- Make a full shoulder turn: Standing before a mirror, test your flexibility by placing arms across chest in the form of an “X,” then rotating your shoulders to the right as far as possible. If you can turn until they’re perpendicular to the mirror, you should strive for a backswing where the shoulders reach a 90° angle to the target line.
- Transfer weight properly: At address with the driver, about 55-60 percent of your weight should be on your right foot. At the top of the backswing, you’ll feel most of your weight on the right side. Swinging down and through, you must transfer weight to the left side to get the full force of your body’s unwinding action into the ball. Try this drill to improve your weight shift.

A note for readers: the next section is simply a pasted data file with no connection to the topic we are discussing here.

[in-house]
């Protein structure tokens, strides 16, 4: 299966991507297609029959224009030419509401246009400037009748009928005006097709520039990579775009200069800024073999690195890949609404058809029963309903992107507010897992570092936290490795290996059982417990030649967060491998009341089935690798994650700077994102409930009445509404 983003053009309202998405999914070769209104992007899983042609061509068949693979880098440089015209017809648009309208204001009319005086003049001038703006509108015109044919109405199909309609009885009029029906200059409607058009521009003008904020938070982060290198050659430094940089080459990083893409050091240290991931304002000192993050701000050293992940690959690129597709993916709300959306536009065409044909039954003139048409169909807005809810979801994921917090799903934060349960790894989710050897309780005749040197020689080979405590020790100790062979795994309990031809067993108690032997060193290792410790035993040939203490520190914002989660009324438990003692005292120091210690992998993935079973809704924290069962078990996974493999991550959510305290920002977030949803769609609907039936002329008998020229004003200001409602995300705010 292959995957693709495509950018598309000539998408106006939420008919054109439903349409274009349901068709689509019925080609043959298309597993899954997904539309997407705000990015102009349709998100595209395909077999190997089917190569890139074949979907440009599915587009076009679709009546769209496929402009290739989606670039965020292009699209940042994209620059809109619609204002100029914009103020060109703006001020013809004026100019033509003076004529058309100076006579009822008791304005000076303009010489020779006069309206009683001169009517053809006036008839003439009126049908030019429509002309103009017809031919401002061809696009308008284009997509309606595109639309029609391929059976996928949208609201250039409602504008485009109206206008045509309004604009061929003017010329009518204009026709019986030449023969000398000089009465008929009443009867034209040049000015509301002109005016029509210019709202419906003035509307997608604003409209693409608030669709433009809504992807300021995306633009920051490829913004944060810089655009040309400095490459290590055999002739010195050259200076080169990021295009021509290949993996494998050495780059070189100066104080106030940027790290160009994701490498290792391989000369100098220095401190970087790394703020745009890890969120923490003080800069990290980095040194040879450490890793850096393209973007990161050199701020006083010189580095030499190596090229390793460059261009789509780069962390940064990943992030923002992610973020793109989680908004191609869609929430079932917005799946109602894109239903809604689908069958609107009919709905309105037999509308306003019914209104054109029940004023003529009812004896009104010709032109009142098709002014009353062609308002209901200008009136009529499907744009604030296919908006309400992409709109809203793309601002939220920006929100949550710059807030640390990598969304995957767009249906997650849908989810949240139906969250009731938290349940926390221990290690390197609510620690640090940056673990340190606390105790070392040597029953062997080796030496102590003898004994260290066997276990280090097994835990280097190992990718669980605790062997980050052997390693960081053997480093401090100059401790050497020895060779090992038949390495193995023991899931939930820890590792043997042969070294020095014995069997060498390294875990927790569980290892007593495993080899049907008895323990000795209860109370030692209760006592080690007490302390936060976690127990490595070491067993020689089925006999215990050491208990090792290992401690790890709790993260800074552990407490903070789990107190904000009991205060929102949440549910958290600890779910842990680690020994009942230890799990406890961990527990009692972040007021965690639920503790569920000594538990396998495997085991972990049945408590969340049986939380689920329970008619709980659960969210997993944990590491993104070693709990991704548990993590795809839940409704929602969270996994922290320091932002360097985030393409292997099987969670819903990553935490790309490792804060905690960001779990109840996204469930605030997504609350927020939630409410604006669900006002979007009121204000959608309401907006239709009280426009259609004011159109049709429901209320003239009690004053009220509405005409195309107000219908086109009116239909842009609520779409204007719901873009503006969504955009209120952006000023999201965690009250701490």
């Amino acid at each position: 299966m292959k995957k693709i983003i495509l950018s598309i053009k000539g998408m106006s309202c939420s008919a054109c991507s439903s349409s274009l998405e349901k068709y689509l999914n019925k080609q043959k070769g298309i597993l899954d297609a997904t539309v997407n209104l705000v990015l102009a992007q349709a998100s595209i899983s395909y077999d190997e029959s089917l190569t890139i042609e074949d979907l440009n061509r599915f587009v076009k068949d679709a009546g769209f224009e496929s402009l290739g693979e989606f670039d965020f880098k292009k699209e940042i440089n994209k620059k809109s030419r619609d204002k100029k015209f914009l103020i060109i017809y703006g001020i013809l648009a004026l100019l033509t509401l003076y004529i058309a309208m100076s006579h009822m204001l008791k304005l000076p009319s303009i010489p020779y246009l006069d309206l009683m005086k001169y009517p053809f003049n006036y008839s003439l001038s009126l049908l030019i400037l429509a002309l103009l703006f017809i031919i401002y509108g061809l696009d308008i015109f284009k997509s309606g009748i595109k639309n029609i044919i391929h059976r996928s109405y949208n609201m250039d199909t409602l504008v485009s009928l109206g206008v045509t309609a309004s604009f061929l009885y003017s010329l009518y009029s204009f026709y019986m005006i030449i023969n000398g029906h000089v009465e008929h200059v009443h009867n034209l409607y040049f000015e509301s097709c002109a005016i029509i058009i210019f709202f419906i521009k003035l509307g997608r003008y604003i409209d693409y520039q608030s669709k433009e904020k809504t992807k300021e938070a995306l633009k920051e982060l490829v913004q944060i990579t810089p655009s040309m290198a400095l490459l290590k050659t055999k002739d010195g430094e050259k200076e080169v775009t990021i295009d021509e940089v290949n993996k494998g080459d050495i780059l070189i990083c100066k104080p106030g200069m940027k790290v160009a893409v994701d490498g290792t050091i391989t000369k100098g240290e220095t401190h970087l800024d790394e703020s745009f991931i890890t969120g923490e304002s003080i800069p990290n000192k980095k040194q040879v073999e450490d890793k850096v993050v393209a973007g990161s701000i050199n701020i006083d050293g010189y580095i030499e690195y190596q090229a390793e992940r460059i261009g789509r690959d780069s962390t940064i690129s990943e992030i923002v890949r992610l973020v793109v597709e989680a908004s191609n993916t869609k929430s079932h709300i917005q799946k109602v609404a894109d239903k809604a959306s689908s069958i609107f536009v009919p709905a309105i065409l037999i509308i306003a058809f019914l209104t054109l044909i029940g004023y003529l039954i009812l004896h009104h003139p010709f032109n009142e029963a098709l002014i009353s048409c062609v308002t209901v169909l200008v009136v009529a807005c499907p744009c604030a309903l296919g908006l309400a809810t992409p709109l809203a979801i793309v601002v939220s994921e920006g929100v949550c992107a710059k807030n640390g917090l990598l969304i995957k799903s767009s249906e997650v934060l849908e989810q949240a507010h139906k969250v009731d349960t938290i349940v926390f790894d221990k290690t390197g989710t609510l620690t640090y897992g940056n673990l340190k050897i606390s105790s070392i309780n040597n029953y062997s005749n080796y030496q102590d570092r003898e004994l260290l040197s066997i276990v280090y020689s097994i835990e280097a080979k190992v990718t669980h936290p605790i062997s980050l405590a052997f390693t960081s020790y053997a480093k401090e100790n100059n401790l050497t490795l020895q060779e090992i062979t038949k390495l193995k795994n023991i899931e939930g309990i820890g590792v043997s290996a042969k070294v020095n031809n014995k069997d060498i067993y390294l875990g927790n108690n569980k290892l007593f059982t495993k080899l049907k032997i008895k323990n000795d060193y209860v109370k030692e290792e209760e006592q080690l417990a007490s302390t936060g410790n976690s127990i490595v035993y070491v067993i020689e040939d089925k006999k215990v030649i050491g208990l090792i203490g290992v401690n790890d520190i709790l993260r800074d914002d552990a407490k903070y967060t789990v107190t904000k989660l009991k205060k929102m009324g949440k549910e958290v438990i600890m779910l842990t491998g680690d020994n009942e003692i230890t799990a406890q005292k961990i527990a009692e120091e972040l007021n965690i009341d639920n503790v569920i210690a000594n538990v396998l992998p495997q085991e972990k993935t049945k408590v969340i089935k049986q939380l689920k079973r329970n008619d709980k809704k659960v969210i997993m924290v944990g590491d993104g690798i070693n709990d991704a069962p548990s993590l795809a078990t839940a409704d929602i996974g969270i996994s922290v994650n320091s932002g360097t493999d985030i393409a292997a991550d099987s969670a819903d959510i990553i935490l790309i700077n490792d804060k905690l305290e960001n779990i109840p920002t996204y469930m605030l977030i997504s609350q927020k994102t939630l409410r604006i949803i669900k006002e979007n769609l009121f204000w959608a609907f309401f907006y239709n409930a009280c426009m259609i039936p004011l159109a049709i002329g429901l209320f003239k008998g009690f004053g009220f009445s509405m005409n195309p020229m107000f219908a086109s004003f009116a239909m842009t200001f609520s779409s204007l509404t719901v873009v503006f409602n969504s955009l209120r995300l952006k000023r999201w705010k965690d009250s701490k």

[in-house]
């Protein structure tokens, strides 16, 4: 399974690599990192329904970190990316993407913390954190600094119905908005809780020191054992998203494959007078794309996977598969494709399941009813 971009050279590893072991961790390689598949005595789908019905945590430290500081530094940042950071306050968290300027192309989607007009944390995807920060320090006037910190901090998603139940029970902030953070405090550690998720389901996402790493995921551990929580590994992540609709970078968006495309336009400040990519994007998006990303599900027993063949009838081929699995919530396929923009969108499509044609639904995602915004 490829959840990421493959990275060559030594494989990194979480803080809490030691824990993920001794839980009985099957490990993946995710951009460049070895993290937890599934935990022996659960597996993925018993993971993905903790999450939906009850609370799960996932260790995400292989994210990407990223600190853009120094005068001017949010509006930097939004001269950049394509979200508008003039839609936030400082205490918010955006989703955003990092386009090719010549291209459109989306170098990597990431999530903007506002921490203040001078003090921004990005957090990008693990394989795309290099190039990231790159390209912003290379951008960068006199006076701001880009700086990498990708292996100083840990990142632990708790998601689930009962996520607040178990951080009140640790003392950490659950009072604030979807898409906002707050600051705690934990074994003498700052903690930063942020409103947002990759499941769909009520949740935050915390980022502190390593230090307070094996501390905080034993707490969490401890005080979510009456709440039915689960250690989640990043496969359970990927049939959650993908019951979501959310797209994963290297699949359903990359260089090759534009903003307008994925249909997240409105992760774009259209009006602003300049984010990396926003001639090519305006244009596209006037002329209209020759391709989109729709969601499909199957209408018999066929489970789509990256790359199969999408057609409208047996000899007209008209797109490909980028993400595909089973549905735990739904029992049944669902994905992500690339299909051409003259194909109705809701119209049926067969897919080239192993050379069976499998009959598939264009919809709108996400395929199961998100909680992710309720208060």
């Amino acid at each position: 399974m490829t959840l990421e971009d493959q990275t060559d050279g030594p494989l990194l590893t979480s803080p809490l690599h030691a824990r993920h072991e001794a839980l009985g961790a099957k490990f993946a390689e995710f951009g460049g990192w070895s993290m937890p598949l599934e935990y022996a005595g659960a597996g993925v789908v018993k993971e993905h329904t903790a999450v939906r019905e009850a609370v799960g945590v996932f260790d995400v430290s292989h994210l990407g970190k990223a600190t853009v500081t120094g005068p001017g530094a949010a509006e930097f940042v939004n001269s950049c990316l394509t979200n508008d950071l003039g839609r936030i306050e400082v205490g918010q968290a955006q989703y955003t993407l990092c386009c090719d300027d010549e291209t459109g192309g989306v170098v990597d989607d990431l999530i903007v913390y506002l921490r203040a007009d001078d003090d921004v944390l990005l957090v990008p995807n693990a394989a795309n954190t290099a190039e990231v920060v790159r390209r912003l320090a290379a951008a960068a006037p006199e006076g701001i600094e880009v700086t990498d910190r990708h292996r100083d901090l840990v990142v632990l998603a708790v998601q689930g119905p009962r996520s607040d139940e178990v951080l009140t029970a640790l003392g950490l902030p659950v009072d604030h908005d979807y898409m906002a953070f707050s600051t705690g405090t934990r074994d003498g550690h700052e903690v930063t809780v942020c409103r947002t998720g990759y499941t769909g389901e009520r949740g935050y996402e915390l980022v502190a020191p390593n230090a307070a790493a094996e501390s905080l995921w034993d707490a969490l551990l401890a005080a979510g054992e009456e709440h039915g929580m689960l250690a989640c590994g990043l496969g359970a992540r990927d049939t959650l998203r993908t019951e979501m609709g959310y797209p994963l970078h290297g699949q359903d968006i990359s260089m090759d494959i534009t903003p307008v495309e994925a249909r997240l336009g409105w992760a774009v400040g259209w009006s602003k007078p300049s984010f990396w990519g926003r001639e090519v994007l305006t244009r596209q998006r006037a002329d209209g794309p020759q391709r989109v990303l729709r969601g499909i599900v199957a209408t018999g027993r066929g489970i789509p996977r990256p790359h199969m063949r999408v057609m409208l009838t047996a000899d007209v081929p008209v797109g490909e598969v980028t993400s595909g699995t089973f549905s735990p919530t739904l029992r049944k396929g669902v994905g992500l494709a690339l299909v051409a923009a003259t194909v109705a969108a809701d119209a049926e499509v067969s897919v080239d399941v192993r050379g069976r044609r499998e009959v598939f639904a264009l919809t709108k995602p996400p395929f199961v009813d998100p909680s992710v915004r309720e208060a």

So you’re relatively young and fit, average height and weight if not a little bigger, and a pretty decent athlete if you do say so yourself. So why are older, smaller golfers always driving the ball past you?
Part of golf’s great beauty is that size and strength aren’t necessary to hit the ball long distances. Sound, efficient swing mechanics are much more important. That said, a solid swing paired with good physical tools can be a powerful combo.
If your drives tend to fly low and travel shorter than you expect, the problem is clubhead speed – or rather, a lack thereof. Regardless of your size, fitness and flexibility, the body’s big muscles (hips, torso, shoulders) must work in unison to create maximum speed.
Here are a few ways to boost your swing speed and hit higher, longer drives:
Begin downswing with the lower body: A proper downswing starts with the left foot presing into the ground. Thisinitiates the sequence in which the hips, torso, shoulders, arms and finally, the club, follow in order, and the clubhead accelerates into the ball.